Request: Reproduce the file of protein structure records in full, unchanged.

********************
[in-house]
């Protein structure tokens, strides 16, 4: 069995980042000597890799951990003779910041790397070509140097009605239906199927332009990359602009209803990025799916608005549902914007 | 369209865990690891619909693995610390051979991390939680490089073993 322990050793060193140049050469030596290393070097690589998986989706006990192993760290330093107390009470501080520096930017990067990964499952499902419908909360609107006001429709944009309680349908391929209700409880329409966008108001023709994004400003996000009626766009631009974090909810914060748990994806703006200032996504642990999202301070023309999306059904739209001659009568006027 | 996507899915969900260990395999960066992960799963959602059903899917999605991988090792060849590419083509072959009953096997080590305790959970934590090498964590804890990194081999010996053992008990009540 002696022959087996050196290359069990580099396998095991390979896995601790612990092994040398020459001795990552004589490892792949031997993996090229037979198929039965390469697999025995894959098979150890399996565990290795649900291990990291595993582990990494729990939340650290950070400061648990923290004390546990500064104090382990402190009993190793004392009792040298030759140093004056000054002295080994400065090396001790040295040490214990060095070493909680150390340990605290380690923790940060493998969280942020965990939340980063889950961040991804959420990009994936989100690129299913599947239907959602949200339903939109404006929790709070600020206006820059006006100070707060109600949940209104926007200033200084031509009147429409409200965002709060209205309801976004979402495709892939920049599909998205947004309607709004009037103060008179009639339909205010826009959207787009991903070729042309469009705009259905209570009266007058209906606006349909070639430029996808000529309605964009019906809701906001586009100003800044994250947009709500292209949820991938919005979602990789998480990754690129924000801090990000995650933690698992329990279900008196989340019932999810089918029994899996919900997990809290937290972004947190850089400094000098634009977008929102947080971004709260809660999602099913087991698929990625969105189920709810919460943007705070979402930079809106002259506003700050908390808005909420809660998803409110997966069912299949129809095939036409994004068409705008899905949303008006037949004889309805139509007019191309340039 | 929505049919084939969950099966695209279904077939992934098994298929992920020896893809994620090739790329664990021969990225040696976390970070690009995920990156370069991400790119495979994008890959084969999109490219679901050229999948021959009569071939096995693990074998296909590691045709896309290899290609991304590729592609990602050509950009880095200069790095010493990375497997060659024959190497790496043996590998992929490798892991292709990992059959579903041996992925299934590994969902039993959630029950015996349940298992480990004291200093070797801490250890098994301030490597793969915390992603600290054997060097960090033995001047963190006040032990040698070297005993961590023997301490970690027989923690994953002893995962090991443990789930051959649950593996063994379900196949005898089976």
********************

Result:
[in-house]
């Protein structure tokens, strides 16, 4: 069995980042000597890799951990003779910041790397070509140097009605239906199927332009990359602009209803990025799916608005549902914007 | 369209865990690891619909693995610390051979991390939680490089073993 322990050793060193140049050469030596290393070097690589998986989706006990192993760290330093107390009470501080520096930017990067990964499952499902419908909360609107006001429709944009309680349908391929209700409880329409966008108001023709994004400003996000009626766009631009974090909810914060748990994806703006200032996504642990999202301070023309999306059904739209001659009568006027 | 996507899915969900260990395999960066992960799963959602059903899917999605991988090792060849590419083509072959009953096997080590305790959970934590090498964590804890990194081999010996053992008990009540 002696022959087996050196290359069990580099396998095991390979896995601790612990092994040398020459001795990552004589490892792949031997993996090229037979198929039965390469697999025995894959098979150890399996565990290795649900291990990291595993582990990494729990939340650290950070400061648990923290004390546990500064104090382990402190009993190793004392009792040298030759140093004056000054002295080994400065090396001790040295040490214990060095070493909680150390340990605290380690923790940060493998969280942020965990939340980063889950961040991804959420990009994936989100690129299913599947239907959602949200339903939109404006929790709070600020206006820059006006100070707060109600949940209104926007200033200084031509009147429409409200965002709060209205309801976004979402495709892939920049599909998205947004309607709004009037103060008179009639339909205010826009959207787009991903070729042309469009705009259905209570009266007058209906606006349909070639430029996808000529309605964009019906809701906001586009100003800044994250947009709500292209949820991938919005979602990789998480990754690129924000801090990000995650933690698992329990279900008196989340019932999810089918029994899996919900997990809290937290972004947190850089400094000098634009977008929102947080971004709260809660999602099913087991698929990625969105189920709810919460943007705070979402930079809106002259506003700050908390808005909420809660998803409110997966069912299949129809095939036409994004068409705008899905949303008006037949004889309805139509007019191309340039 | 929505049919084939969950099966695209279904077939992934098994298929992920020896893809994620090739790329664990021969990225040696976390970070690009995920990156370069991400790119495979994008890959084969999109490219679901050229999948021959009569071939096995693990074998296909590691045709896309290899290609991304590729592609990602050509950009880095200069790095010493990375497997060659024959190497790496043996590998992929490798892991292709990992059959579903041996992925299934590994969902039993959630029950015996349940298992480990004291200093070797801490250890098994301030490597793969915390992603600290054997060097960090033995001047963190006040032990040698070297005993961590023997301490970690027989923690994953002893995962090991443990789930051959649950593996063994379900196949005898089976």